News of Alpha Chapter's problems spread quickly and by October 1941 the issue had become national in scope. The National Council met in Atlantic City to discuss the problem. Another major issue brought up at this meeting concerned the differing methods of electing members nationwide. Although membership selection was up to the local chapters, each of them should have followed national guidelines on the matter. The differences in the make-up of the student bodies of the different schools, however, and the varying means of interpretation of eligibility resulted in dividing the schools. At the annual meetings of the Society, rather serious differences of opinion appeared and ill feeling developed. This was a direct blow to one of the primary objects of the Society as originally planned -- to form a link between institutions of public health in this country.41
The group also discussed the basic issue of continuing the Society if Alpha chapter disbanded.42 Those present at the meeting felt that Alpha Chapter, instead of disbanding, should probably become "inactive" as a temporary measure. A few months later, in March 1942, The Johns Hopkins University School of Hygiene and Public Health Committee on Applications and Curriculum made the same recommendation. Based on the problem of poor student morale, they suggested that Alpha Chapter not elect any new members that year. This suggestion was also approved by the School's Advisory Board. The Alpha Chapter approved the moratorium and became inactive.43
Kenneth Maxcy, former Alpha Chapter president, explained the major criticism of the method of selecting new members into the Society. "It was undesirable because of its bad effect on the un-elected persons, both as to their personal feelings, professional status and resulting attitude toward the school. It was brought out that the remarkable and very desirable spirit of unity created by the School as a whole and especially by the activities each year of the Ubiquiteers Society was seriously jeopardized by Delta Omega elections."44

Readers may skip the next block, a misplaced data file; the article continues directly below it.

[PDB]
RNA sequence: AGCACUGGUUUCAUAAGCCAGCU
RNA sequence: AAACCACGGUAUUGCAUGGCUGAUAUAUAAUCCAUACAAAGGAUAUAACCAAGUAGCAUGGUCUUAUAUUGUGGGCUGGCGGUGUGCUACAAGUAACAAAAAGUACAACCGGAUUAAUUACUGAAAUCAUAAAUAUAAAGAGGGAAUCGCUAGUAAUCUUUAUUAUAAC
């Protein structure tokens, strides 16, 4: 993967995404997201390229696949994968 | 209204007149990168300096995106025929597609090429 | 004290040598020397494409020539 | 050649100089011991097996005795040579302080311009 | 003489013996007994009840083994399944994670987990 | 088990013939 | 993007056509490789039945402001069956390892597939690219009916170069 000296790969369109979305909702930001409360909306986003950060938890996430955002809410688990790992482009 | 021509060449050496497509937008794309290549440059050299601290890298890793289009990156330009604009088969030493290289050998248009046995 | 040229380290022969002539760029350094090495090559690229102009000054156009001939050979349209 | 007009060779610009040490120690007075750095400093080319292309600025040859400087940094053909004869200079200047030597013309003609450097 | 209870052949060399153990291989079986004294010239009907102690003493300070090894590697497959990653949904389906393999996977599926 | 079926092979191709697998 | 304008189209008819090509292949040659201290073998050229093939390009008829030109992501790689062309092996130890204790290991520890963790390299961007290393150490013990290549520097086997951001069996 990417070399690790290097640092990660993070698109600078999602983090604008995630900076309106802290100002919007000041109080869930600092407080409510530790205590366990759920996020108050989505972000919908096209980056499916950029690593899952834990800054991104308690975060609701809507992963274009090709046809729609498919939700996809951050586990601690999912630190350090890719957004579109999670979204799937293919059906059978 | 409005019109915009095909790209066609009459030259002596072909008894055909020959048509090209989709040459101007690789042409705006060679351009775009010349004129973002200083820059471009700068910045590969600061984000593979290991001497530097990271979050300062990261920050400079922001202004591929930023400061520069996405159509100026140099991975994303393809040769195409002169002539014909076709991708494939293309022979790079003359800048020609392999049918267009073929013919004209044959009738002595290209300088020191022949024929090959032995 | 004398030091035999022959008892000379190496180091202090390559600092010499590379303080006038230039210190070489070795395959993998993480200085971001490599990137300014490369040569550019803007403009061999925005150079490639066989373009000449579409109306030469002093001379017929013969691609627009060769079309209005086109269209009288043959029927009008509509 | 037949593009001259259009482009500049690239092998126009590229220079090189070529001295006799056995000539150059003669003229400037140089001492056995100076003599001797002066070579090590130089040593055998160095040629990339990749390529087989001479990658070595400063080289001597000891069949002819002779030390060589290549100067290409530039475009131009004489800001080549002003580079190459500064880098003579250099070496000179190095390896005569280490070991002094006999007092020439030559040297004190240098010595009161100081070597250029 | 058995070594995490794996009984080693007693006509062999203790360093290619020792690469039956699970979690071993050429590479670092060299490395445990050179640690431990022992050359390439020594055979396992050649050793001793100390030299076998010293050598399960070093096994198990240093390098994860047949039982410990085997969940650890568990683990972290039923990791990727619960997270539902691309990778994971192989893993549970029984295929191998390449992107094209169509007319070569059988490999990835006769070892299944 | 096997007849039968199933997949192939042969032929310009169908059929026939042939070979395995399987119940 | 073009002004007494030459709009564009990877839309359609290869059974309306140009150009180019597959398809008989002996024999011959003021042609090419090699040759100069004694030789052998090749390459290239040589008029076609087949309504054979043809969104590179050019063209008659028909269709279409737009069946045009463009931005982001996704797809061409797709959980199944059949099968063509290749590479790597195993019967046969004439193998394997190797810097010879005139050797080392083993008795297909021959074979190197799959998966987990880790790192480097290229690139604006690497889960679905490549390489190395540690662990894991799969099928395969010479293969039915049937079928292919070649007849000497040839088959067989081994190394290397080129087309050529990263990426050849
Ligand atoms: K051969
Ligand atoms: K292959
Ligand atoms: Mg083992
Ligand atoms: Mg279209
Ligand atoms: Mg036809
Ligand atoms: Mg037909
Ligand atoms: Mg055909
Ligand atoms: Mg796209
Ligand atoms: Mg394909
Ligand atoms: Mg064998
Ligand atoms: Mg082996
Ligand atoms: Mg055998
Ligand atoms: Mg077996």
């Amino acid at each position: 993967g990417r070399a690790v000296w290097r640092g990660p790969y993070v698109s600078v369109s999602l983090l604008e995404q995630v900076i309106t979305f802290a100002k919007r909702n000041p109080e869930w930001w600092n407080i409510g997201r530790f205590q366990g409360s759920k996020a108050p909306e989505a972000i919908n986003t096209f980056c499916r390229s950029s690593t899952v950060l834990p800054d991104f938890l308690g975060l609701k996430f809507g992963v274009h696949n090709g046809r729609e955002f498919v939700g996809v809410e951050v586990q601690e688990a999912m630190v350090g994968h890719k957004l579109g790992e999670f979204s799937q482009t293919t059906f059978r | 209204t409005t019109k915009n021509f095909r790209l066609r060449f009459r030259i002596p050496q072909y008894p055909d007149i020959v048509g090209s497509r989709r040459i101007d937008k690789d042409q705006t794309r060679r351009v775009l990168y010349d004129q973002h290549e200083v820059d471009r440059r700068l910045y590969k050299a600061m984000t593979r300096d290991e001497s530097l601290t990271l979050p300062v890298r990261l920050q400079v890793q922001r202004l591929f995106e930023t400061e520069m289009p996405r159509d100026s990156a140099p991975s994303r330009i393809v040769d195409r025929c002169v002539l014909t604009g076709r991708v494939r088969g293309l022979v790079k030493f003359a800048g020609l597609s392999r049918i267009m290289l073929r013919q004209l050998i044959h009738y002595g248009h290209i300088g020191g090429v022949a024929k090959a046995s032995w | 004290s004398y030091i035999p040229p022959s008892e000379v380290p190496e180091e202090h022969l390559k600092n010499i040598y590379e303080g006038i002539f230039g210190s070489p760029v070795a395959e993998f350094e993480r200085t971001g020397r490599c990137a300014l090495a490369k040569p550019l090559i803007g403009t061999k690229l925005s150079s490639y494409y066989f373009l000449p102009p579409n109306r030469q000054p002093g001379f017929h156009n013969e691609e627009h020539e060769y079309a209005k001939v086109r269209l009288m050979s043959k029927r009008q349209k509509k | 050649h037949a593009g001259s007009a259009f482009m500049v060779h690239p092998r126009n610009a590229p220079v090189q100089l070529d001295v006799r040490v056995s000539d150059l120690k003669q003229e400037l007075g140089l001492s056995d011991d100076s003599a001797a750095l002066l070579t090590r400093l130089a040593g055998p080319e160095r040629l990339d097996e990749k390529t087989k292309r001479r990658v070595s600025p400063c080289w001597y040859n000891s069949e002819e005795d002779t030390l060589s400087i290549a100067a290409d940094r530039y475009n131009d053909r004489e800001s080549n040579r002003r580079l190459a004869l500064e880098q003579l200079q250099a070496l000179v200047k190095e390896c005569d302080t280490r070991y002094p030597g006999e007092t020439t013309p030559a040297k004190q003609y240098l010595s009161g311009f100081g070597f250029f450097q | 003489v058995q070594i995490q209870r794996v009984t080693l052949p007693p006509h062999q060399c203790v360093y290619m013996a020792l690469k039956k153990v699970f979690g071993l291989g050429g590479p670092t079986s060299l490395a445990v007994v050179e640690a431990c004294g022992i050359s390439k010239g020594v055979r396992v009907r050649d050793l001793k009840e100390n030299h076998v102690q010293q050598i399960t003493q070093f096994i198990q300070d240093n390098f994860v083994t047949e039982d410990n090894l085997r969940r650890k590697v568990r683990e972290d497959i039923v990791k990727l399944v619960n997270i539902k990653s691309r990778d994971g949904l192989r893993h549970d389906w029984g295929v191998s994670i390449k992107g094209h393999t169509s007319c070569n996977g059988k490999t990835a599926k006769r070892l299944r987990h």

With the war effort in full gear and with Alpha Chapter in an inactive status, Delta Omega essentially ceased to have any meaningful existence. Several attempts were made in 1944 to reactivate the Society with only small success reported. The Beta and Delta chapters elected members that year and a Delta Omega lecturer, Raymond Fosdick, President of the Rockefeller Foundation, was scheduled to deliver a lecture at the October 1944 meeting of the American Public Health Association. A group of Delta Omega members also met in October but they did not feel justified in attempting to formulate any policy for the future of the Society. This was due chiefly to the fact of Alpha Chapter's inactivity.45